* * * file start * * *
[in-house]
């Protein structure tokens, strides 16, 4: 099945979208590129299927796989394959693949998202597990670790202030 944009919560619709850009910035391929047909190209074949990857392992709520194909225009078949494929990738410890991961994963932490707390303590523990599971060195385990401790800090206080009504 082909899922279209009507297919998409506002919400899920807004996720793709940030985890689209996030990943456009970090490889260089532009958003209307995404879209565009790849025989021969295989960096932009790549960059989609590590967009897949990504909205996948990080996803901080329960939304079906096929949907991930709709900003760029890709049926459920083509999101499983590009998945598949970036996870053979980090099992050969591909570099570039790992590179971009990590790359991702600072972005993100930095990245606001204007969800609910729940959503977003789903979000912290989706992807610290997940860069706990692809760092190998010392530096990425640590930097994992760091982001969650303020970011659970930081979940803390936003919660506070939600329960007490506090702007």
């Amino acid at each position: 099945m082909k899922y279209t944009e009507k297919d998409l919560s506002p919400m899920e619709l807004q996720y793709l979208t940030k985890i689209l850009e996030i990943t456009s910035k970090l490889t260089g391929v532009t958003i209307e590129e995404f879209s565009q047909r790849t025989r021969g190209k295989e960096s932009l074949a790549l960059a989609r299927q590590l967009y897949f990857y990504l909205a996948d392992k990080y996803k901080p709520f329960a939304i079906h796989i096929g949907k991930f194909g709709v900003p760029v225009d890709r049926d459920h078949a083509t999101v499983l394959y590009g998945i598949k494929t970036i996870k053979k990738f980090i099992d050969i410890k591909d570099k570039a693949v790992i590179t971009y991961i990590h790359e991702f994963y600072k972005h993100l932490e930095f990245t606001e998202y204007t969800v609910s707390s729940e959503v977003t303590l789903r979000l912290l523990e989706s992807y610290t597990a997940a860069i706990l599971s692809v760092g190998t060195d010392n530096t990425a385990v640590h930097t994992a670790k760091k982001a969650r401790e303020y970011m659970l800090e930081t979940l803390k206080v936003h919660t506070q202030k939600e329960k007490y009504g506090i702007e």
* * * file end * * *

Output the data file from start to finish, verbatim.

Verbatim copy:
[in-house]
């Protein structure tokens, strides 16, 4: 099945979208590129299927796989394959693949998202597990670790202030 944009919560619709850009910035391929047909190209074949990857392992709520194909225009078949494929990738410890991961994963932490707390303590523990599971060195385990401790800090206080009504 082909899922279209009507297919998409506002919400899920807004996720793709940030985890689209996030990943456009970090490889260089532009958003209307995404879209565009790849025989021969295989960096932009790549960059989609590590967009897949990504909205996948990080996803901080329960939304079906096929949907991930709709900003760029890709049926459920083509999101499983590009998945598949970036996870053979980090099992050969591909570099570039790992590179971009990590790359991702600072972005993100930095990245606001204007969800609910729940959503977003789903979000912290989706992807610290997940860069706990692809760092190998010392530096990425640590930097994992760091982001969650303020970011659970930081979940803390936003919660506070939600329960007490506090702007």
């Amino acid at each position: 099945m082909k899922y279209t944009e009507k297919d998409l919560s506002p919400m899920e619709l807004q996720y793709l979208t940030k985890i689209l850009e996030i990943t456009s910035k970090l490889t260089g391929v532009t958003i209307e590129e995404f879209s565009q047909r790849t025989r021969g190209k295989e960096s932009l074949a790549l960059a989609r299927q590590l967009y897949f990857y990504l909205a996948d392992k990080y996803k901080p709520f329960a939304i079906h796989i096929g949907k991930f194909g709709v900003p760029v225009d890709r049926d459920h078949a083509t999101v499983l394959y590009g998945i598949k494929t970036i996870k053979k990738f980090i099992d050969i410890k591909d570099k570039a693949v790992i590179t971009y991961i990590h790359e991702f994963y600072k972005h993100l932490e930095f990245t606001e998202y204007t969800v609910s707390s729940e959503v977003t303590l789903r979000l912290l523990e989706s992807y610290t597990a997940a860069i706990l599971s692809v760092g190998t060195d010392n530096t990425a385990v640590h930097t994992a670790k760091k982001a969650r401790e303020y970011m659970l800090e930081t979940l803390k206080v936003h919660t506070q202030k939600e329960k007490y009504g506090i702007e």